Myelin oligodendrocyte glycoprotein antibody-associated disease (MOGAD)
Myelin oligodendrocyte glycoprotein antibody-associated disease (MOGAD) represents a group of inflammatory demyelinating disorders united by the presence of IgG antibodies to myelin oligodendrocyte glycoprotein (MOG). Over recent years it is becoming increasingly evident that MOGAD represents a distinct clinical entity that clinically overlaps but is nonetheless separate from acute disseminated encephalomyelitis (ADEM), neuromyelitis optica spectrum disorder (NMOSD) and multiple sclerosis (MS).
Research in anti-MOG related diseases is rapidly evolving with new terminology being frequently proposed, including MOG-IgG-associated Optic Neuritis, Encephalitis, and Myelitis (MONEM), anti-MOG associated encephalomyelitis, anti-MOG encephalitis and other variations on this theme 1-4.
MOGAD is primarily encountered in children and young adults 1. In children with acquired demyelination syndrome, MOG-IgGs are more commonly detected than aquaporin 4 antibodies 5.
Additionally, children with anti-MOG associated encephalomyelitis are more likely to present with an ADEM-like clinical picture, whereas adults are more likely to present with an NMO-like syndrome 5.
Clinical presentation is that of other acquired demyelinating conditions and varies from individual to individual. Not all presentations are equally prevalent, however.
- optic neuritis (most common 41-63%)
- longitudinally extensive spinal cord lesions (30%)
- neuromyelitis optica (6-24%)2
- encephalomyelitis (2-6%)
- seizures - FLAIR-hyperintense lesions in anti-MOG associated encephalitis with seizures (FLAMES) 7.
Additionally, it appears that in approximately half of cases there is viral prodrome 2.
No specific presentation distinguishes individuals with anti-MOG antibodies from those presenting with similar clinical manifestation but without the antibodies and at the time of writing (2020) no single set of diagnostic criteria are universally accepted 5.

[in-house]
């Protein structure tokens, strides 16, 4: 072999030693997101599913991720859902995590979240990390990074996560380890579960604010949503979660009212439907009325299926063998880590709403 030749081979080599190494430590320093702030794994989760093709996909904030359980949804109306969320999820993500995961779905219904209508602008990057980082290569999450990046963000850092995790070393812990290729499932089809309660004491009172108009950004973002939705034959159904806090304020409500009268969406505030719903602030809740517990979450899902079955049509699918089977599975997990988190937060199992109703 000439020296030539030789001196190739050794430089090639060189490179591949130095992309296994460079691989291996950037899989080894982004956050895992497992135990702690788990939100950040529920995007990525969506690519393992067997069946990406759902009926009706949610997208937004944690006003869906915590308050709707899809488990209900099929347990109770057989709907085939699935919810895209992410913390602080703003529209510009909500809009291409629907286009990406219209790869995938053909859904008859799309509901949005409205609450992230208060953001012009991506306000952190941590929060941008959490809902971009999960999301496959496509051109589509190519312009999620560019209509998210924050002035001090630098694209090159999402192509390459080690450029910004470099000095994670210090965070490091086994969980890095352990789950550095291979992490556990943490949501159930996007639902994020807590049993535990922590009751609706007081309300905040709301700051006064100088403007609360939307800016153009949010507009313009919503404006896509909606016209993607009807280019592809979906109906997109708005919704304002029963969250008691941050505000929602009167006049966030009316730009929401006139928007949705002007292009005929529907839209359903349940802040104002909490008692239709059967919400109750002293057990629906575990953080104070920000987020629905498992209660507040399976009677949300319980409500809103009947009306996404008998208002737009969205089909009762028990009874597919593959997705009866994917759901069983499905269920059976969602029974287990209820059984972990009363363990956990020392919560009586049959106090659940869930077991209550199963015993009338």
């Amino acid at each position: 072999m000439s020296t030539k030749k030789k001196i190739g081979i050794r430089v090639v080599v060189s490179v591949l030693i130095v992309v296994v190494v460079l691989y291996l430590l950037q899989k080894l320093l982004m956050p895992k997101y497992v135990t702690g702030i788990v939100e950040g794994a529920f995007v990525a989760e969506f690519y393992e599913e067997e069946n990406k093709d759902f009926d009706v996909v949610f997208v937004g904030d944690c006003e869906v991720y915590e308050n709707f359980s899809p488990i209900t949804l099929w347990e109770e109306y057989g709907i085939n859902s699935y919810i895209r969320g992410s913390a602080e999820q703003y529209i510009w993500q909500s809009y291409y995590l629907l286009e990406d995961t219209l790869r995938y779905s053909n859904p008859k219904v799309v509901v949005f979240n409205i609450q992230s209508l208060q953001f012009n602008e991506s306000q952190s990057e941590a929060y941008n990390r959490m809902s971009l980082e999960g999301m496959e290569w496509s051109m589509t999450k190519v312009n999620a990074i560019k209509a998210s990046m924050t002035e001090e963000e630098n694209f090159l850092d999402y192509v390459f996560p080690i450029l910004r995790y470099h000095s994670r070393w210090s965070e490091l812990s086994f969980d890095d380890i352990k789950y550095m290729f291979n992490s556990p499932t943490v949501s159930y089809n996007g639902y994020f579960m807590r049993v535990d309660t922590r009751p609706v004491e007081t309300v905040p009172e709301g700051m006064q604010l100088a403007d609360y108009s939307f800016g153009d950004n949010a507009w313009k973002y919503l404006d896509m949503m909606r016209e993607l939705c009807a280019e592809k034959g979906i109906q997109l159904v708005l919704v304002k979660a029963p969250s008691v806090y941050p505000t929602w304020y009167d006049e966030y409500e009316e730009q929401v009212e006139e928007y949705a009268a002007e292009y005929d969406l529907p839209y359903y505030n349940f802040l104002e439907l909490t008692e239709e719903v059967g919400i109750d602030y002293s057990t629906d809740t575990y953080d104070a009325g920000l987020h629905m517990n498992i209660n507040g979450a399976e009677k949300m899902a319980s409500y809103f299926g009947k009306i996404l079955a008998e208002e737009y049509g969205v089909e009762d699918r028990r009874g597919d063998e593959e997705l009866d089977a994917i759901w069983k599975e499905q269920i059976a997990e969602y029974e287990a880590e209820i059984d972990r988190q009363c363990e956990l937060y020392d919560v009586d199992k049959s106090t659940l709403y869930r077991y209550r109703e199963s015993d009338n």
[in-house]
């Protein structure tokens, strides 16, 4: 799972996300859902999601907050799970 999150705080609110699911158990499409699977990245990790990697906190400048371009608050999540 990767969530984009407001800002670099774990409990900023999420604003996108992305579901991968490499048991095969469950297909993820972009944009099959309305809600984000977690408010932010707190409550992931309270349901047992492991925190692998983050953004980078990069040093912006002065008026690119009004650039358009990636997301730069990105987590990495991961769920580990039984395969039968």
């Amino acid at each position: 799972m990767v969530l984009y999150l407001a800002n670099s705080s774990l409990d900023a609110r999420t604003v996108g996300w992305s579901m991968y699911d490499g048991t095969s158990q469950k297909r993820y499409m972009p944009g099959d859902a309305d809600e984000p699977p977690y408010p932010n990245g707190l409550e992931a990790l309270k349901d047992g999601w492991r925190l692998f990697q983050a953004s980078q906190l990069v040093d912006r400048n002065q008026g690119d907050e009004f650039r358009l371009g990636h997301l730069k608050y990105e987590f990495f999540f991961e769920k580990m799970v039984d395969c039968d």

Myelin oligodendrocyte glycoprotein is expressed on oligodendrocytes and the outer lamellae of myelin sheaths 6.
Imaging presentation of MOGAD is variable and with no pathognomonic imaging features, with patients having an imaging phenotype often indistinguishable from other inflammatory white matter diseases of the central nervous system (e.g. acute disseminated encephalomyelitis (ADEM), Neuromyelitis optica spectrum disorder (NMOSD) and to a lesser degree multiple sclerosis). Nonetheless, certain imaging features are increasingly recognized as being more typical of MOGAD, allowing the diagnosis to be suspected on the basis of imaging.
Acute disseminated encephalomyelitis (ADEM) is a common presenting clinical and imaging phenotype of patients with MOGAD, particularly in childhood 6. In contrast, less than half of adults presenting with MOGAD have brain lesions at the time of diagnosis. When present, lesions tend to be few in number but sizable, typically bilateral with ill-defined borders. Deep grey matter and brainstem involvement is more common in children 6. Leptomeningeal enhancement is uncommon but encountered either in isolation or along with cortical lesions (e.g. as part of FLAMES) 6,7.
Optic nerve involvement
The optic nerves are involved in the majority of patients with MOGAD at the time of presentation (>80%) typically bilateral, involving the anterior parts, with prominently swollen edematous nerves resulting in tortuosity and papilledema 6. Involvement of the optic chiasm and optic tracts is uncommon 6.
Spinal cord involvement
Spinal involvement usually is central affecting both grey matter and central white matter and can be both lengthy (longitudinally extensive spinal cord lesions) or short segment, and both patterns may be encountered simultaneously 6. A helpful distinguishing feature is the presence of leptomeningeal enhancement, relatively common in MOGAD is rarely seen in multiple sclerosis and NMOSD 6.